The importance of character building

Berkhamsted School Principal Mark Steed discusses the role independent schools play in building the character of their pupils

As a child, when my mother wanted me to do something that I didn’t really want to do, she would describe the experience as ‘character-building’. For her, the term was a catch-all that would cover anything from visiting an elderly relative, to speaking in public, to conquering a peak in the Lake District – usually in the pouring rain. Looking back, she was right – those formative experiences made an enormous contribution to the person that I am today. 

The word “character” derives from the Greek kharassō (χαράσσω), which means “I engrave”. Character is something that is “etched into” us by the experiences that we have as we go through life. 

Character building experiences take us out of our comfort zones and force us to ‘dig deep’ to find new resources within ourselves. 

The experiences that we have when we are young are particularly influential for they shape the adult that we become. That is why Independent Schools are in the business of character-building. 

Good schools do so much more than focus on attaining a top set of examination passes. They seek to develop the whole person. Indeed, some of the most important parts of a good education take place outside the classroom – for these are the parts of the curriculum that provide the most character-building opportunities. It is for this reason that many independent schools have a commitment to an all-round education that aims to give young people a range of experiences which will both stretch and challenge them. 

In every school there will always be those for whom the stage, the concert hall, the sports field and the expedition centre will be a second home and independent schools have an outstanding track record of providing the facilities and expertise that will allow these pupils to develop their talents to the highest possible level. The number of former independent school pupils who make it to the top in music, theatre and sport is testimony to the sector’s collective success in these areas. However, we must also recognise that for others these arenas provide challenges which take them out of their personal comfort zones: some young people find that performing or speaking in public doesn’t come naturally; others dislike physical challenge in any of its forms. This is genuine character-building territory.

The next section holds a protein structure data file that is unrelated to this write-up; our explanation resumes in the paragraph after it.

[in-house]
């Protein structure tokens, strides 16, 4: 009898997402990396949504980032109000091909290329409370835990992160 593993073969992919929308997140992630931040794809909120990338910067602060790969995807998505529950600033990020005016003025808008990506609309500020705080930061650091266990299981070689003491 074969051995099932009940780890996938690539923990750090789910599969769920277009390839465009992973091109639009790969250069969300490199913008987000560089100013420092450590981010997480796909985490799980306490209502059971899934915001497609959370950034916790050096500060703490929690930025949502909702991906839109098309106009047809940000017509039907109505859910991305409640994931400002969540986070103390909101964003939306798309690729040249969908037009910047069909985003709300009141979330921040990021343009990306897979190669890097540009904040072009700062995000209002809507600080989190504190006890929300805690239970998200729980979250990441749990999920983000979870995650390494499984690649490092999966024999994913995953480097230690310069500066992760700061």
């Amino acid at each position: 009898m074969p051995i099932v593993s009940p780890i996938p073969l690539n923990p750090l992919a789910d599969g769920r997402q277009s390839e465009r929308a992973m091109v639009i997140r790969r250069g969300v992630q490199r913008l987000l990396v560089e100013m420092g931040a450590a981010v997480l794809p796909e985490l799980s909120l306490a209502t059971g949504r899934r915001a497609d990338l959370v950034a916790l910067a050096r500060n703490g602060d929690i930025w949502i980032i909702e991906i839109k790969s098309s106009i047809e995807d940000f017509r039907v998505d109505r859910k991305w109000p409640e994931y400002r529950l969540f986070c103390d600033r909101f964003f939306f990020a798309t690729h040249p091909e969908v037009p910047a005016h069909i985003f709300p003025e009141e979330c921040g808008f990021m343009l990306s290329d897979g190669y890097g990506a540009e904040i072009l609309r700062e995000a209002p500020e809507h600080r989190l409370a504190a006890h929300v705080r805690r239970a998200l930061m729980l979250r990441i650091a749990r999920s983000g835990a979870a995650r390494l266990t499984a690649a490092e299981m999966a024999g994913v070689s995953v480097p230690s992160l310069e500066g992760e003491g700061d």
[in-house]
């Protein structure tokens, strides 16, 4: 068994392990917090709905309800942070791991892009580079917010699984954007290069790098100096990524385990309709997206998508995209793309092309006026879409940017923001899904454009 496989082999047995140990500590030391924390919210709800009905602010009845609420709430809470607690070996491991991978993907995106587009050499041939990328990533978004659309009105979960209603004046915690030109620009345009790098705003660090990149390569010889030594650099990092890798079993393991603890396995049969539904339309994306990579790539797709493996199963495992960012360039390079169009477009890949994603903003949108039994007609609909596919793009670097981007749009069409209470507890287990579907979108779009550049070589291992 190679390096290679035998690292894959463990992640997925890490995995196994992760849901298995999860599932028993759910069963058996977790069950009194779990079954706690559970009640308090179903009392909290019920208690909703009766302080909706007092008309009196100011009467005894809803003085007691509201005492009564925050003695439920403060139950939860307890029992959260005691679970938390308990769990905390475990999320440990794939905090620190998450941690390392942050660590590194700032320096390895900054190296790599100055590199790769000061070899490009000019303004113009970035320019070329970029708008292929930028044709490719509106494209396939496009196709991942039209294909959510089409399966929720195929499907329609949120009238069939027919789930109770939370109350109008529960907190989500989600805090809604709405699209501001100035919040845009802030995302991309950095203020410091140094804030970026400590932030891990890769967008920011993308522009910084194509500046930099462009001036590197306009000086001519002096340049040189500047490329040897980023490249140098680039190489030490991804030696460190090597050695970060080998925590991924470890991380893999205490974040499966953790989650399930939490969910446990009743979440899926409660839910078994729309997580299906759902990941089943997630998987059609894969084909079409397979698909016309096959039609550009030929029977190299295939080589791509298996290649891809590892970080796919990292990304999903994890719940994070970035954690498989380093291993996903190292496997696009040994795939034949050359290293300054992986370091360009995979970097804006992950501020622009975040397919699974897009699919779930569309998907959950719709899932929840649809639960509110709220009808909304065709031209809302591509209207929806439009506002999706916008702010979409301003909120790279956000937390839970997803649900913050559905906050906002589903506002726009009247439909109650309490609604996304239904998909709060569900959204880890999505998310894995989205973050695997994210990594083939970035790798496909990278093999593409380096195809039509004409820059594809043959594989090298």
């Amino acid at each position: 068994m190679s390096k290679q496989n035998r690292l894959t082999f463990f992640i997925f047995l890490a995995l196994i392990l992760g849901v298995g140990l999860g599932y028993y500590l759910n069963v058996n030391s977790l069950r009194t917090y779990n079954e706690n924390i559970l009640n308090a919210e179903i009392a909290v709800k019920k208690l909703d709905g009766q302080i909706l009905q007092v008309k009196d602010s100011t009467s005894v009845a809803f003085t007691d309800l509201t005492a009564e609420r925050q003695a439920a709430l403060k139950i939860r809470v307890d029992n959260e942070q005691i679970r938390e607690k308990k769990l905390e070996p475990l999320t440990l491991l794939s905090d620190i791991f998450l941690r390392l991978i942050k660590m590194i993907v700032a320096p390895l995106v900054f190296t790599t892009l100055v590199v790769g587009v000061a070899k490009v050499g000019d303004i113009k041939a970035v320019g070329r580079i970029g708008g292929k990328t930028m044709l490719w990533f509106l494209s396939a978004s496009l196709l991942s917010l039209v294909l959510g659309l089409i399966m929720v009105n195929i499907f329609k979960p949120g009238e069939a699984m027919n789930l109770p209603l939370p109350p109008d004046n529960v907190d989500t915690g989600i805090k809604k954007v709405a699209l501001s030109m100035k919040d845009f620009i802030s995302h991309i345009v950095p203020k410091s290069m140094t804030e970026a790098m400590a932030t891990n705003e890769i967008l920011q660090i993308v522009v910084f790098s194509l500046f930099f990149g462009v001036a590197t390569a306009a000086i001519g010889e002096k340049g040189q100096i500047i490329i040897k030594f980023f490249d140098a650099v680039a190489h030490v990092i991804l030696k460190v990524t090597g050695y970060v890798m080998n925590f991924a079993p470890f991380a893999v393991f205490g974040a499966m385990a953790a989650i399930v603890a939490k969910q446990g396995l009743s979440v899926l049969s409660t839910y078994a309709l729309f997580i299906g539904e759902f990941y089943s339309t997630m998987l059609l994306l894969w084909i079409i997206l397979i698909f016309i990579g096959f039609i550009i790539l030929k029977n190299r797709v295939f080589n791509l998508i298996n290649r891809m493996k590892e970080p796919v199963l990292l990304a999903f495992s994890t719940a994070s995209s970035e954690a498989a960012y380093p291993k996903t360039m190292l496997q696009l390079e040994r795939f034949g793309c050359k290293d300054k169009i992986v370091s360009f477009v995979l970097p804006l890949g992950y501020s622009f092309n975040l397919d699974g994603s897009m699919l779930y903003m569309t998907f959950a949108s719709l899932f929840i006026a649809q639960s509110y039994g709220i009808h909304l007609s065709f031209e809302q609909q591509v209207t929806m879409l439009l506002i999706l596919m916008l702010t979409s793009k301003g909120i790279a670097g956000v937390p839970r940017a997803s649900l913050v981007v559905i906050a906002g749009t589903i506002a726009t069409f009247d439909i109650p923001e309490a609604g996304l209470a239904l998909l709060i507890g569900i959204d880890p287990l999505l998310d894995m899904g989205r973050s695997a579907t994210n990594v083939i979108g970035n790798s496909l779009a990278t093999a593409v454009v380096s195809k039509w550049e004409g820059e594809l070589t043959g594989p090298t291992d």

Independent schools invest considerable resources into providing specialist facilities, staffing and time to provide outstanding extra-curricular programmes. They are fortunate enough to have specialist sports pitches and indoor spaces, swimming pools, theatres, music practice rooms, rehearsal spaces. They do so, not just to provide for a sporting, theatrical and musical elite, but also to provide opportunities for all. One of the significant differences between the maintained and independent sectors is the extent to which a school can provide an extra-curricular programme – not just for a few, but for all. 

At Berkhamsted, every pupil is expected to be involved in a play, to sing on stage in a choir, to represent the school at a sport and to serve the local community. We believe that every pupil should have the opportunity to experience the teamwork and camaraderie that comes from being in a dramatic production, a choir or from being part of a sports team. Above all, every pupil should be taken out of their comfort zone – to have to do something that they would rather not do, but something of which they would be very proud to have achieved after the event. 

Outdoor education in all of its forms has an enormous part to play in building character. Young people learn more about themselves and about their peers when they are exposed to challenging situations, be that camping out for the very first time, abseiling down a cliff or completing a high ropes course. 

Outdoor education provides opportunities for young people to face fears and to manage risk. Sometimes the lessons are learned the hard way: a poorly constructed shelter or the wrong choice of clothing can mean a damp few hours, but the individual is wiser the next time. Few meals are more satisfying than those cooked on a camp-fire outside one’s tent with one’s friends after a day navigating one’s way around the Lake District or Brecon Beacons. Memories, friendships, trust and, of course, character are forged here. 

It is for these reasons that Berkhamsted has made outdoor education a compulsory part of its wider curriculum so that every pupil has a ‘bushcraft’ experience and the opportunity to sleep under canvas. Climbing and ski clubs, a vibrant Combined Cadet Force and an extensive Duke of Edinburgh Award programme give further opportunities in these areas. 

Schools are under increasing pressure to deliver measurable results, but some of the most significant parts of education don’t lend themselves to metrics – building character falls into this category. It is arguably the most important thing that we do.

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